The Nigerian Senate voted on Tuesday to criminalize gay marriage in the western African nation.
The Same-Sex Prohibition Bill will penalize gay marriage with a 10-year jail term for offenders. The bill will be sent to the House of Representatives and then to President Goodluck Johnathan for approval.
Government sources say the bill is likely to pass – many lawmakers aren’t just in favor of the measure, but are calling for harsher penalties for being gay.
"Such elements in society should be killed," Sen. Baba Dati said during a debate.
The bill would punish anyone who aids in the marriage of a gay couple with a maximum 10-year jail sentence.
Nigeria is a deeply religious nation – split almost in half by Christians and Muslims. In the north, where Islamic law is observed in several states, homosexual behavior can be punished with death by stoning. Elsewhere, homosexual behavior is highly stigmatized and denigrated.
Speaking at an Oct. 31 hearing, Senate President David Mark called his Christian faith into his defense of the bill.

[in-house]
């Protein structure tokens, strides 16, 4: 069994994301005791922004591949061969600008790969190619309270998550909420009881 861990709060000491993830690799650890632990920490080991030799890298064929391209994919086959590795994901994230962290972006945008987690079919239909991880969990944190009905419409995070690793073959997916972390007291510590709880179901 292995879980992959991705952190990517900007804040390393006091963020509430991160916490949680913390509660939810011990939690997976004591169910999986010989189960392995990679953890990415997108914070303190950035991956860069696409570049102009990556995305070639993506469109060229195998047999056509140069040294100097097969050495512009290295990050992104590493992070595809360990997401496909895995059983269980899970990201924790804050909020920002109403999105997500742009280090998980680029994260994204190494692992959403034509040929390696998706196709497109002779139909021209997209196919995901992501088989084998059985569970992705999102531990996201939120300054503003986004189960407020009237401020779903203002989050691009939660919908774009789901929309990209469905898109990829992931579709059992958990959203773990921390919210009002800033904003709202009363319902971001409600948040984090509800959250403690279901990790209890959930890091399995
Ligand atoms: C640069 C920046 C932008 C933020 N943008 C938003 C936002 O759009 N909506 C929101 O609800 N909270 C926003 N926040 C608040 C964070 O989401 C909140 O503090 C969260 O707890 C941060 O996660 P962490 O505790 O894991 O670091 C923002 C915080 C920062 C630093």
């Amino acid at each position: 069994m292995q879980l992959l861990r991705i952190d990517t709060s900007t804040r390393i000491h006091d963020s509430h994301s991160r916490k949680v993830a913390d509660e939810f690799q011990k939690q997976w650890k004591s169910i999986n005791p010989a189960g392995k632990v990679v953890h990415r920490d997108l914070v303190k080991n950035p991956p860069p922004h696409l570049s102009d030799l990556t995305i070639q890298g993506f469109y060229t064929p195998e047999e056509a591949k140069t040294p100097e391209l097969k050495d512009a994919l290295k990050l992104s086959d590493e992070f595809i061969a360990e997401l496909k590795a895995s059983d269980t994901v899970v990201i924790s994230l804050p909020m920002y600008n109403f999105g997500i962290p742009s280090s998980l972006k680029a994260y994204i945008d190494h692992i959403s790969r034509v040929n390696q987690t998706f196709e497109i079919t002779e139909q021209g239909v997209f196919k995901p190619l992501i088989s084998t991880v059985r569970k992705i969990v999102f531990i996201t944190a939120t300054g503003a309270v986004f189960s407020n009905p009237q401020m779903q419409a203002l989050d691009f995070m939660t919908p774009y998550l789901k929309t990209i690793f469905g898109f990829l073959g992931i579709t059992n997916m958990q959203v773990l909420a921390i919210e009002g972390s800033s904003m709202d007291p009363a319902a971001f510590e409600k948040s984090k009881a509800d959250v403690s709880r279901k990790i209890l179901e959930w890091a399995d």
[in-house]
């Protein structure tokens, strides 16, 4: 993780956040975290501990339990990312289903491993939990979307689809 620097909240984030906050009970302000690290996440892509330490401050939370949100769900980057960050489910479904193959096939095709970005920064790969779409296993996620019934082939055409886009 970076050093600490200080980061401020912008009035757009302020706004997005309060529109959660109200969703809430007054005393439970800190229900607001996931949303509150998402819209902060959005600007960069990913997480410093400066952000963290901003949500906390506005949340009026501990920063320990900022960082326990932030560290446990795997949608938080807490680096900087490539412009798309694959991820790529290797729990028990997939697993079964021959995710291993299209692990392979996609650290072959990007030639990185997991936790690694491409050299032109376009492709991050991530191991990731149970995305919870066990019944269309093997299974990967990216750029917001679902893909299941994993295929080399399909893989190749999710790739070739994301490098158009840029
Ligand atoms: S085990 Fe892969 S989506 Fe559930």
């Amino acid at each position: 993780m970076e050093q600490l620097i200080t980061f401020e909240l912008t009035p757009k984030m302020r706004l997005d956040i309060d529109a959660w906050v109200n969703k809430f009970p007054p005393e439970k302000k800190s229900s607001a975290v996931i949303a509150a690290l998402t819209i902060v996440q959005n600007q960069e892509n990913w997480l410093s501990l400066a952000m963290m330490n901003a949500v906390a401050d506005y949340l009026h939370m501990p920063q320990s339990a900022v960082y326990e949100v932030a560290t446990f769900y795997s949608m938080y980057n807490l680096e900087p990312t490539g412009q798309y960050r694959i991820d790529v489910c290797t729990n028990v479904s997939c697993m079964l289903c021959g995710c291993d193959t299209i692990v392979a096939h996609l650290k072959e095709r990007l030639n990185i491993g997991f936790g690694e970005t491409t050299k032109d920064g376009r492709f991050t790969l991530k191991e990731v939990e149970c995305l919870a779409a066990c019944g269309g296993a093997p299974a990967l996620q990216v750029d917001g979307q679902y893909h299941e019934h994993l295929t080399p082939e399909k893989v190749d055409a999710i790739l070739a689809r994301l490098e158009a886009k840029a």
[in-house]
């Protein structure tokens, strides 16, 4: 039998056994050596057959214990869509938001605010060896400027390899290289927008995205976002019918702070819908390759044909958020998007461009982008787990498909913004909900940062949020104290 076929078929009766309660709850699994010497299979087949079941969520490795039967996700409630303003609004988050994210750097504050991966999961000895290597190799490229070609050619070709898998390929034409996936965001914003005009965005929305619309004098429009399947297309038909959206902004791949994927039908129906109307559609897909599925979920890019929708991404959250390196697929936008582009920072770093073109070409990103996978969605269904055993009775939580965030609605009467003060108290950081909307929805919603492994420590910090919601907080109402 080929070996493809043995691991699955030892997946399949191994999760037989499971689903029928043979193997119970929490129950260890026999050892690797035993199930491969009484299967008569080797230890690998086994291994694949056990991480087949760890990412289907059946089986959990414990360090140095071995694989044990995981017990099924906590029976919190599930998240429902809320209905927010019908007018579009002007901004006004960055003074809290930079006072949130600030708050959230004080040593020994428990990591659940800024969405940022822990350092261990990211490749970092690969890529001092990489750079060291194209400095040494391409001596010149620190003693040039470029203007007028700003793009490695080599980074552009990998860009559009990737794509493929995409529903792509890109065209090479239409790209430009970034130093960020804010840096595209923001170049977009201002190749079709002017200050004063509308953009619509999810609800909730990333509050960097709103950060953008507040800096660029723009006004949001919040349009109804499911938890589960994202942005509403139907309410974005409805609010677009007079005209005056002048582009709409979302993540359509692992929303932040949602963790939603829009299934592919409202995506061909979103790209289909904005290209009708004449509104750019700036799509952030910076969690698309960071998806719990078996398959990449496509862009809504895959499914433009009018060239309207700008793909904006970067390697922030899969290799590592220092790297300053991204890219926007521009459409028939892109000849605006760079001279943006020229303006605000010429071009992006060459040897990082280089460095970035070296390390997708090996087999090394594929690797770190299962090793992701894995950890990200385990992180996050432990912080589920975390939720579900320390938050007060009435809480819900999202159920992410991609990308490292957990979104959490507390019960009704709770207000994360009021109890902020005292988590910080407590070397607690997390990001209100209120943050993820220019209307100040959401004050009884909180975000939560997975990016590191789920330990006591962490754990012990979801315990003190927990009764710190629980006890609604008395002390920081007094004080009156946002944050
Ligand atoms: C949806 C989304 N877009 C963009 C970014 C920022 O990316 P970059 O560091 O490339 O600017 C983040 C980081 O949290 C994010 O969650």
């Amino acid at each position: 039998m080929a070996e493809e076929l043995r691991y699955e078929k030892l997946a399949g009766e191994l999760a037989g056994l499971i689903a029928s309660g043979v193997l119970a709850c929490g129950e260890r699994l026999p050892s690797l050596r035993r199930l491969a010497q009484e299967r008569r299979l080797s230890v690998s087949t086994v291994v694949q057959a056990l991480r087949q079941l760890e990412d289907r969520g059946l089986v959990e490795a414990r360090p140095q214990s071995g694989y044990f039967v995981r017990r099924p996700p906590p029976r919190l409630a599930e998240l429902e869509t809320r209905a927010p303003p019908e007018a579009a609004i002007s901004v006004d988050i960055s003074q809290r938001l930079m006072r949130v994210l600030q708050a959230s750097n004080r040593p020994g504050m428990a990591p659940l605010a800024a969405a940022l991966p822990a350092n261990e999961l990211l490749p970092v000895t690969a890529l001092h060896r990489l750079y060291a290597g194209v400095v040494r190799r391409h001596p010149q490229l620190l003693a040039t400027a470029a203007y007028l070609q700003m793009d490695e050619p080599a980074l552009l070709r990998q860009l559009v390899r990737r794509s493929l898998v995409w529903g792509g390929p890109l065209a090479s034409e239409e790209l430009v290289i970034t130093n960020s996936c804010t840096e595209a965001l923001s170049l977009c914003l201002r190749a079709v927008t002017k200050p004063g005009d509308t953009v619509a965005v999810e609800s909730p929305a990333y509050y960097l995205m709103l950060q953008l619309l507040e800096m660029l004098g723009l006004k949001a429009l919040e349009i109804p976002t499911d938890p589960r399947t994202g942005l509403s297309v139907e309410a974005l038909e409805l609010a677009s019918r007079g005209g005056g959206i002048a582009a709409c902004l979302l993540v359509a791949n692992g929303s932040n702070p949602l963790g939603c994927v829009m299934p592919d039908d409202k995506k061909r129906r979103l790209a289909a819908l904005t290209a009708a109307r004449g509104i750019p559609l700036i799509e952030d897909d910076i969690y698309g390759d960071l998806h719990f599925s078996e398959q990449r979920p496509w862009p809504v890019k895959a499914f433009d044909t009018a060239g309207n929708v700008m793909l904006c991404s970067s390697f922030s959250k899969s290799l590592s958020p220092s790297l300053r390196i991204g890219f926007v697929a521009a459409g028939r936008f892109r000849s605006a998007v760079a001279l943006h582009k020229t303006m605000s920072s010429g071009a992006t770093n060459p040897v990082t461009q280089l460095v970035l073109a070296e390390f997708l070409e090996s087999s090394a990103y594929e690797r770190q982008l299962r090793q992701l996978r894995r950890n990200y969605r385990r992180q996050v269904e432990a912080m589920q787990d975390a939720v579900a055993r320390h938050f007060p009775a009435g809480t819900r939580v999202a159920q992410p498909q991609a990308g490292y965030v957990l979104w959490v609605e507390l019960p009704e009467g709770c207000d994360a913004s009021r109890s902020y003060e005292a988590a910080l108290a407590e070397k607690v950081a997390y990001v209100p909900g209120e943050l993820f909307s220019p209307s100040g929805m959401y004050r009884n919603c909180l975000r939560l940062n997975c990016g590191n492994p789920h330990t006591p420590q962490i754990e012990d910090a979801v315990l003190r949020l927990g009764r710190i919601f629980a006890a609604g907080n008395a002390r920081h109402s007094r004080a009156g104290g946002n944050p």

"My faith as a Christian abhors it. It is incomprehensible to contemplate on same sex marriage. I cannot understand it. I cannot be a party to it,” Mark said.
Many in the Nigerian government see homosexual behavior as a foreign import – a bane on the nation’s pure culture and a remnant of imperialism.
“There are enough men and women to marry each other. The whole idea is the importation of foreign culture, but this one would be a freedom too many. We cannot allow our tradition and value system [to be] eroded," Mark said.
Homosexuality is shunned in many parts of Africa – particularly devoutly religious countries. Zimbabwe president Robert Mugabe is calling for a ban on homosexuality entirely. Uganda has tried and failed twice to pass legislation that would punish homosexuality with death.
The international community has remained relatively mum on the actions of Africa’s most populous nation. The British government threatened to cut aid to Nigeria if gay and lesbian rights were not respected, but their investment in the country remains small.
Nigeria is one of the top producers of crude oil for the U.S., which has not issued a statement on the proposed bill.
International pressure is unlikely to affect Nigerian lawmakers.
"Anybody can write to us, but our values are our values," Mark said. "No country has a right to interfere in the way we make our laws."
Nigerian lawmakers see homosexuality as a national problem. The country is currently facing a small, but growing opposition from a terror sect in the north, government corruption and the highest number of AIDS cases in the region.
"It is offensive. It is repugnant. I will preach against it and we must stand up to reject same sex marriages in Nigeria," Mark said.